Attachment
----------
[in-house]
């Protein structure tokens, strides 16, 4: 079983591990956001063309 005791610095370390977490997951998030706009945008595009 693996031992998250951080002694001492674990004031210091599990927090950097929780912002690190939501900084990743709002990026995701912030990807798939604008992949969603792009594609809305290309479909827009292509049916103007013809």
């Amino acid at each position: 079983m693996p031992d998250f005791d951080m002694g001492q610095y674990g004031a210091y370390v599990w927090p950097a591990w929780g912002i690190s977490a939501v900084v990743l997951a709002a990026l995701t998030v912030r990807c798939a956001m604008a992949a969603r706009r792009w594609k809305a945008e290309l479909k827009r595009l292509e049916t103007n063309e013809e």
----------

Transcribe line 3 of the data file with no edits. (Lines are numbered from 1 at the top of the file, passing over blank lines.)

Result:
């Amino acid at each position: 079983m693996p031992d998250f005791d951080m002694g001492q610095y674990g004031a210091y370390v599990w927090p950097a591990w929780g912002i690190s977490a939501v900084v990743l997951a709002a990026l995701t998030v912030r990807c798939a956001m604008a992949a969603r706009r792009w594609k809305a945008e290309l479909k827009r595009l292509e049916t103007n063309e013809e």